Martinov, M E (TNK-Nyagan) | Kozlov, A V (TNK-Nyagan) | Leskin, F Y (TNK-Nyagan) | Filimonov, A Y (Schlumberger) | Ezersky, D M (Schlumberger) | Egorov, S S (Schlumberger) | Blinov, V A (Schlumberger) | Weinheber, P.. (Schlumberger)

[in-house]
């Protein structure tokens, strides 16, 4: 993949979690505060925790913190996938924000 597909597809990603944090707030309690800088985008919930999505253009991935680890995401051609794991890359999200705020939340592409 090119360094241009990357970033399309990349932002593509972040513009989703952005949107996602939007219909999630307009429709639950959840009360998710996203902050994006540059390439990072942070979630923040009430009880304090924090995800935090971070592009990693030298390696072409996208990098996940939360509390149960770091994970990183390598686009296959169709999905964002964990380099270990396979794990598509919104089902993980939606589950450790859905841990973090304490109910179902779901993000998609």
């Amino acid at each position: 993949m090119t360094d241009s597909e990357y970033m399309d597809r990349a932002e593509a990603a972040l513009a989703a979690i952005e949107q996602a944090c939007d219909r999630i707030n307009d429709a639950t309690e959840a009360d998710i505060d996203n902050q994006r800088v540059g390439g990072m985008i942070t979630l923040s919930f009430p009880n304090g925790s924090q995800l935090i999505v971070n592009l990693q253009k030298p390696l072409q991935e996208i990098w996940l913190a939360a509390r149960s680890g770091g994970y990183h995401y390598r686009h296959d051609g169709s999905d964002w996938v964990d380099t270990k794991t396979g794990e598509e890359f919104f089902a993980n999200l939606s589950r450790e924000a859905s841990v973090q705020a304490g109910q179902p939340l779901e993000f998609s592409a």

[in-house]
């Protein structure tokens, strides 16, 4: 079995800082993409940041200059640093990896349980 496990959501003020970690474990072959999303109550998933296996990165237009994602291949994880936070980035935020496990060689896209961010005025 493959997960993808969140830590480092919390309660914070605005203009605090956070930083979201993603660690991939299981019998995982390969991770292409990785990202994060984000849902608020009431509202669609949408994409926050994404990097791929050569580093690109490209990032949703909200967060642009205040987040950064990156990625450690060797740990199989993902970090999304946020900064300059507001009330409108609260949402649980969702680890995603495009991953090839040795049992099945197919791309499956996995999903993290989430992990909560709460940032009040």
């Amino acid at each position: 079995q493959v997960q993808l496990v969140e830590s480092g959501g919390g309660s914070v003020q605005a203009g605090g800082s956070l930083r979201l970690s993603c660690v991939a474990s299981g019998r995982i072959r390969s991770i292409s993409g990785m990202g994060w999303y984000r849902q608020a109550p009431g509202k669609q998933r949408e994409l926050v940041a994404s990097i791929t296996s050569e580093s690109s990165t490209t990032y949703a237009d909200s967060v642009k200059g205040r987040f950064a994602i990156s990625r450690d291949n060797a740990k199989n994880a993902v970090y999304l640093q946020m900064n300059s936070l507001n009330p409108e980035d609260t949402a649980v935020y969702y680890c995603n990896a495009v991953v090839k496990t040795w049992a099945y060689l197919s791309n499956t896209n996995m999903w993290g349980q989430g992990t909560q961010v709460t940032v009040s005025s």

Abstract The Vikulovskaya formation of Western Siberia is characterized by thinly-bedded, sand-shale layers. The vertical thickness of these layers ranges from a few millimeters to a few centimeters. This layered feature presents well known challenges for petrophysical analysis from standard logging suite data. These layers are typically beyond the vertical resolution of the standard tools so net-to-gross cannot be derived directly. The shale layers suppress the resistivity readings in the oil strata and the resulting low resistivity contrast makes it difficult to determine the oil-water contact. Finally, the ability to resolve the individual sand layers makes it impossible to accurately determine their water saturation. In this paper we discuss how these challenges were surmounted when performing a petrophysical evaluation of a dataset acquired in a recently drilled well in the Krasnoleninskoe field. This dataset consisted of full bore core and traditional ‘triple combo’ data. Additionally, we had NMR data, high resolution micro-imager data and formation tester pressure and fluid analysis data. By combining the measurements from the traditional tools with the resolution of the micro-imager data we were able estimate the desired petrophysical properties of the thinly-bedded layers individually. By using tools with different physics we were able to realize an independent quality control of the interpretation: stationary NMR measurements were used as porosity and irreducible water saturation reference, and formation tester data of direct inflow composition were used as a reference for fluid saturations. As a final check on our method we performed a digital integration of core and micro-imager data to validate our findings. The resultant workflow is concisely explained such that it can be easily applied to similar evaluation environments.